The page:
Most of us only work at one desk. We’ve got it all there—our computer monitors, our sticky notes, our files and folders, our staplers, the pictures of our friends and family, and everything else we need to get the job done. The developers at EverEZ Systems, Ltd., hope to bring the one-desk theory to business computers with the April launch of their new software integration technologies, EverDesk Optima and EverDesk Mail.
As it’s been said, necessity is the mother of invention. The EverDesk team never set out to build a tool to organize and manage emails and documents. "We had several ongoing projects, some are related to the internet, and some are related to fundamental research in plasma physics," says EverEZ Systems president and CEO Vladimir Spirine. "Since we had people working in different offices in different places, we had to have some efficient form of communication. We decided to create a program for our own internal use. For 2 or 3 years, since we travel extensively, a lot of people saw how we worked with our office, and people got an interest in it. That’s when we decided to transform EverDesk into a commercial project."
In theory, EverDesk is fairly straightforward. When the programs start, they organize users’ desktop content—email, document folders, webmail, music, multimedia items, calendars, contacts, and spreadsheets—within a single-window dashboard. With the EverDesk Mail program, users can preview mail and have attachments and contacts automatically sorted into separate folders by project-specific keywords. Attachments are downloaded instantly and stored in separate offline folders. EverDesk Optima combines
Mail’s functionality into a multiframe dashboard with additional panes for document and network folders, music and multimedia items, calendars, and other office applications. All the content is stored on EverDesk’s servers so that users can access it from multiple computers and even from different user profiles set up in the system, as well as offline.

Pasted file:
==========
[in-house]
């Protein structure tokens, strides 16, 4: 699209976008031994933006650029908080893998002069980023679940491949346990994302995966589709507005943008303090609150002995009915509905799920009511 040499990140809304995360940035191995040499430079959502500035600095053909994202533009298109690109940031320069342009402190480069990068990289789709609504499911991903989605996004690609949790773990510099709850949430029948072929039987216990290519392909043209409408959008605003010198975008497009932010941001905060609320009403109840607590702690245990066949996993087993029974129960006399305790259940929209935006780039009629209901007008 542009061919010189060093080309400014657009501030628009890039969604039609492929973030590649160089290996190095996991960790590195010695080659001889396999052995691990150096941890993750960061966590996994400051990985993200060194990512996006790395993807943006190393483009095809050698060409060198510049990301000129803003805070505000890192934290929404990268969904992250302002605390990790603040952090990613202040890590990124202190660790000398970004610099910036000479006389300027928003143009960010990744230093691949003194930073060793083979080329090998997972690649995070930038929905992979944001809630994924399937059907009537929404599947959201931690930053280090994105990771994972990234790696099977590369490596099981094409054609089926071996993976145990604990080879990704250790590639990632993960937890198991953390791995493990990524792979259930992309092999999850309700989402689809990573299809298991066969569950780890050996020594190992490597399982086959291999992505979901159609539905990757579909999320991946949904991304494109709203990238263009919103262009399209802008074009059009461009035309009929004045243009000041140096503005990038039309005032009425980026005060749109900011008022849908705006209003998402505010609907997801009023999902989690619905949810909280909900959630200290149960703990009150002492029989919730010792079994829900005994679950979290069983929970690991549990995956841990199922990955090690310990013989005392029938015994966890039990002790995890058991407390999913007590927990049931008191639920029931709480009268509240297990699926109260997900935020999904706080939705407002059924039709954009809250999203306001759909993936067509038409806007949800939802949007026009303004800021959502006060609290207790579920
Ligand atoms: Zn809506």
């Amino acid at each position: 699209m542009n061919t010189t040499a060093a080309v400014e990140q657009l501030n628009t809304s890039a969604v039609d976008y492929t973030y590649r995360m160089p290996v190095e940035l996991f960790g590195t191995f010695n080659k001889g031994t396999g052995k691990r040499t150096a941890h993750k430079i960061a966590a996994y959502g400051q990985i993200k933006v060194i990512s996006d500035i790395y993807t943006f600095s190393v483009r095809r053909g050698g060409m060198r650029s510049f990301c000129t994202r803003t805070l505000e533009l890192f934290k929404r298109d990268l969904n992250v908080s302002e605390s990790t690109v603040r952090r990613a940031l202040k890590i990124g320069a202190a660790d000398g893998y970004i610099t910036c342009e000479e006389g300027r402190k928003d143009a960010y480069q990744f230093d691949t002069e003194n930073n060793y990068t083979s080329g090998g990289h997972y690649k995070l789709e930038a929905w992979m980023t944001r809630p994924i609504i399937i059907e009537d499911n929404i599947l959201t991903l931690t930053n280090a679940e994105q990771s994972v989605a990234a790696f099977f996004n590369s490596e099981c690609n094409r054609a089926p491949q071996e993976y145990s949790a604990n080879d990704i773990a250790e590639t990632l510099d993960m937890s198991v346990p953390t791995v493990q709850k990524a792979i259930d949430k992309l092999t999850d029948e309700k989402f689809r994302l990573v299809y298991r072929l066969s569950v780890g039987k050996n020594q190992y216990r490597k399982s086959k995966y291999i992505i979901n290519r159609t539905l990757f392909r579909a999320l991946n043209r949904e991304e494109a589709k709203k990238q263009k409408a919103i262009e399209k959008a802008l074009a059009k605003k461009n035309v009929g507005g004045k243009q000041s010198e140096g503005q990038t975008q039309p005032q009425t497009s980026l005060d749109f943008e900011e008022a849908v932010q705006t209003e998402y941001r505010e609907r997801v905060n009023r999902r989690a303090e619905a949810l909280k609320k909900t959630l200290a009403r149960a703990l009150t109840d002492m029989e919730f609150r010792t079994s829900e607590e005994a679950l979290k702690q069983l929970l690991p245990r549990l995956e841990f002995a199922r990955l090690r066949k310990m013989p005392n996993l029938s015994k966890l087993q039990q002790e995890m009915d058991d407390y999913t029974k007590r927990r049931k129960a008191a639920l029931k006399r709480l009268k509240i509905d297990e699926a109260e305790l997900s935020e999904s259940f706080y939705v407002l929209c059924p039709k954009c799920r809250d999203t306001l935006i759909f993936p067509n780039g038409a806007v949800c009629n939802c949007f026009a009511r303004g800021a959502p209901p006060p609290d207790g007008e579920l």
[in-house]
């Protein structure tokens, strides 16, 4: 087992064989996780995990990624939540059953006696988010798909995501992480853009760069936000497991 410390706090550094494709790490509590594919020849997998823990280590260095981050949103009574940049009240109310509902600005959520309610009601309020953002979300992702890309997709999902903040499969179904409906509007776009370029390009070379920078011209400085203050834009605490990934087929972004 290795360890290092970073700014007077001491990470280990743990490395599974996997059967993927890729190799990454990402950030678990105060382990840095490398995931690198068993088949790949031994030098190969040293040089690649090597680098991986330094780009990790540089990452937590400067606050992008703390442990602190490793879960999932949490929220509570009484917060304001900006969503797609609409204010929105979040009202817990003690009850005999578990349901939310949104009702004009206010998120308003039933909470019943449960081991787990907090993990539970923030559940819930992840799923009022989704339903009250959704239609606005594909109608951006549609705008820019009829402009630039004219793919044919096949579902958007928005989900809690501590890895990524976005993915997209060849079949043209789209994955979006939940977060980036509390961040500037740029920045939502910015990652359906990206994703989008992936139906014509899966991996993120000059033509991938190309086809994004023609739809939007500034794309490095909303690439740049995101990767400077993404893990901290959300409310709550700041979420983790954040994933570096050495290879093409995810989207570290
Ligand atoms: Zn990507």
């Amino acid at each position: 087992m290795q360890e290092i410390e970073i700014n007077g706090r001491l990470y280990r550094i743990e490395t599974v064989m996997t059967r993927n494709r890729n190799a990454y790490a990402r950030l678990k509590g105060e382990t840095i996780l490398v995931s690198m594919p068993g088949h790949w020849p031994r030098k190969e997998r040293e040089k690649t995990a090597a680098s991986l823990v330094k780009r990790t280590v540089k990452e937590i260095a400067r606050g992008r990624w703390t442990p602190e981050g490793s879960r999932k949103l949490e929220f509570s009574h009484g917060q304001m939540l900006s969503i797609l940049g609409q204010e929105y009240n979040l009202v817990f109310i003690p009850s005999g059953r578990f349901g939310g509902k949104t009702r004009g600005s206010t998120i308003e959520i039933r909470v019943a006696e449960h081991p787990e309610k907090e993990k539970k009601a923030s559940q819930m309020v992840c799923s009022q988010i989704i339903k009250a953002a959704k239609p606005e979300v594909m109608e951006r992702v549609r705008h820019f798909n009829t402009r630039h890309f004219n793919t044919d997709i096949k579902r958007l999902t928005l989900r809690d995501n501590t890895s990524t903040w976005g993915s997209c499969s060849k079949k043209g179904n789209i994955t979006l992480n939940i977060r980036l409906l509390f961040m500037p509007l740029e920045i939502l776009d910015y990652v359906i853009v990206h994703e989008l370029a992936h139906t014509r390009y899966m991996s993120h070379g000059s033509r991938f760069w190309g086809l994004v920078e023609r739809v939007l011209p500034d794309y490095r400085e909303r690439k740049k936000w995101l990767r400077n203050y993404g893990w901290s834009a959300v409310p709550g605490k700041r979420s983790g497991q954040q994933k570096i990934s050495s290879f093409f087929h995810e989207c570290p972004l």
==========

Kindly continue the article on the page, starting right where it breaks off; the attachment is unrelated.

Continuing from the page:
EverDesk isn’t necessarily looking for a userbase of highly savvy tech pros. Spirine hopes it will become a way to make daily content access simpler for all types of professionals. "I’m not a computer guru myself," says Spirine. "We were trying to make a program that’s oriented toward regular people, like most people who work with a computer—make it a natural extension of our everyday life."
According to Spirine, EverDesk has already changed the way his team approaches daily tasks. "In EverDesk, I do probably 95% of my work without leaving the interface. I read work documents; I see PowerPoints; I listen to music; I watch movies; I read all my emails here, all my documents here."
For a new product, EverDesk isn’t really all that new. It had its public debut at a DEMOfall conference in 2005. For the past 3 years, Spirine and the rest of the EverDesk team have been customizing, tweaking, and adding on a multitude of features, including advanced IMAP support for webmail applications and multilingual support. EverDesk received a patent for its technology, and Spirine says it’s the only product of its kind for consumers. "Right now, EverDesk is unique because no other product on the market handles emails and other documents and files together within the same file structure," Spirine says.
The updated versions of EverDesk Optima and EverDesk Mail will be available for purchase on the EverDesk website starting April 1. There are also "lite" versions of both applications that can be downloaded for free. Spirine says the EverDesk team will continue test-driving new features for now, with an eye on possible partnerships to increase synergy between EverDesk and the applications it organizes. Spirine thinks a web-based company such as Google might be an ideal future partner for EverDesk. "EverDesk would be a perfect companion for Gmail services," Spirine says. "Basically, if we marry their API interface with EverDesk, we could provide the perfect solution offline and online … One of our directions is to make EverDesk a little bit more Google-friendly, so people who use Gmail will benefit from using EverDesk." EverDesk isn’t trying to replace content management systems, online or off—it’s just trying to help people see their desktops in a different way.